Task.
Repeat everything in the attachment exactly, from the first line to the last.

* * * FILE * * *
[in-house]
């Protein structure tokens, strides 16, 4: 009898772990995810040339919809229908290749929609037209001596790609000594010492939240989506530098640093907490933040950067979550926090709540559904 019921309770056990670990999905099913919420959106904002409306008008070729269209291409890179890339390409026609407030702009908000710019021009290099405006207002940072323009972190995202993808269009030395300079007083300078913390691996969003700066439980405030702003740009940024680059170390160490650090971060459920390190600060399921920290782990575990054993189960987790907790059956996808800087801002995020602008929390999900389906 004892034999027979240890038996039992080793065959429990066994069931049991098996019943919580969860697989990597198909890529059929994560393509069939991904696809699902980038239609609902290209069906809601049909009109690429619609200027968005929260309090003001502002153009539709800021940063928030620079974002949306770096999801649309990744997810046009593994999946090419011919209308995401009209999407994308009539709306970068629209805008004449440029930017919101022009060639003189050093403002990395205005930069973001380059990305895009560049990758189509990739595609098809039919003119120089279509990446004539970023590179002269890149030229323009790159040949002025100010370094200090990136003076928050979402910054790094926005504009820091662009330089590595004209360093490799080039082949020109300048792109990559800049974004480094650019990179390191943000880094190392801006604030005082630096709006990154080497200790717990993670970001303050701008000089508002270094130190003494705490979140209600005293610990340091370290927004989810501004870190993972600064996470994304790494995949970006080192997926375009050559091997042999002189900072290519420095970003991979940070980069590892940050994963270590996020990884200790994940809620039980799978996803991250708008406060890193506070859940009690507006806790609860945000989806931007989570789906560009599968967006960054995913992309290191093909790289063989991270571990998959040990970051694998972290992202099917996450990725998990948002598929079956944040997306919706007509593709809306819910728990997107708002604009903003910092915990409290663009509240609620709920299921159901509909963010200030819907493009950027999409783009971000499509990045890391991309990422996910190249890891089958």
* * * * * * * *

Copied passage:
[in-house]
């Protein structure tokens, strides 16, 4: 009898772990995810040339919809229908290749929609037209001596790609000594010492939240989506530098640093907490933040950067979550926090709540559904 019921309770056990670990999905099913919420959106904002409306008008070729269209291409890179890339390409026609407030702009908000710019021009290099405006207002940072323009972190995202993808269009030395300079007083300078913390691996969003700066439980405030702003740009940024680059170390160490650090971060459920390190600060399921920290782990575990054993189960987790907790059956996808800087801002995020602008929390999900389906 004892034999027979240890038996039992080793065959429990066994069931049991098996019943919580969860697989990597198909890529059929994560393509069939991904696809699902980038239609609902290209069906809601049909009109690429619609200027968005929260309090003001502002153009539709800021940063928030620079974002949306770096999801649309990744997810046009593994999946090419011919209308995401009209999407994308009539709306970068629209805008004449440029930017919101022009060639003189050093403002990395205005930069973001380059990305895009560049990758189509990739595609098809039919003119120089279509990446004539970023590179002269890149030229323009790159040949002025100010370094200090990136003076928050979402910054790094926005504009820091662009330089590595004209360093490799080039082949020109300048792109990559800049974004480094650019990179390191943000880094190392801006604030005082630096709006990154080497200790717990993670970001303050701008000089508002270094130190003494705490979140209600005293610990340091370290927004989810501004870190993972600064996470994304790494995949970006080192997926375009050559091997042999002189900072290519420095970003991979940070980069590892940050994963270590996020990884200790994940809620039980799978996803991250708008406060890193506070859940009690507006806790609860945000989806931007989570789906560009599968967006960054995913992309290191093909790289063989991270571990998959040990970051694998972290992202099917996450990725998990948002598929079956944040997306919706007509593709809306819910728990997107708002604009903003910092915990409290663009509240609620709920299921159901509909963010200030819907493009950027999409783009971000499509990045890391991309990422996910190249890891089958």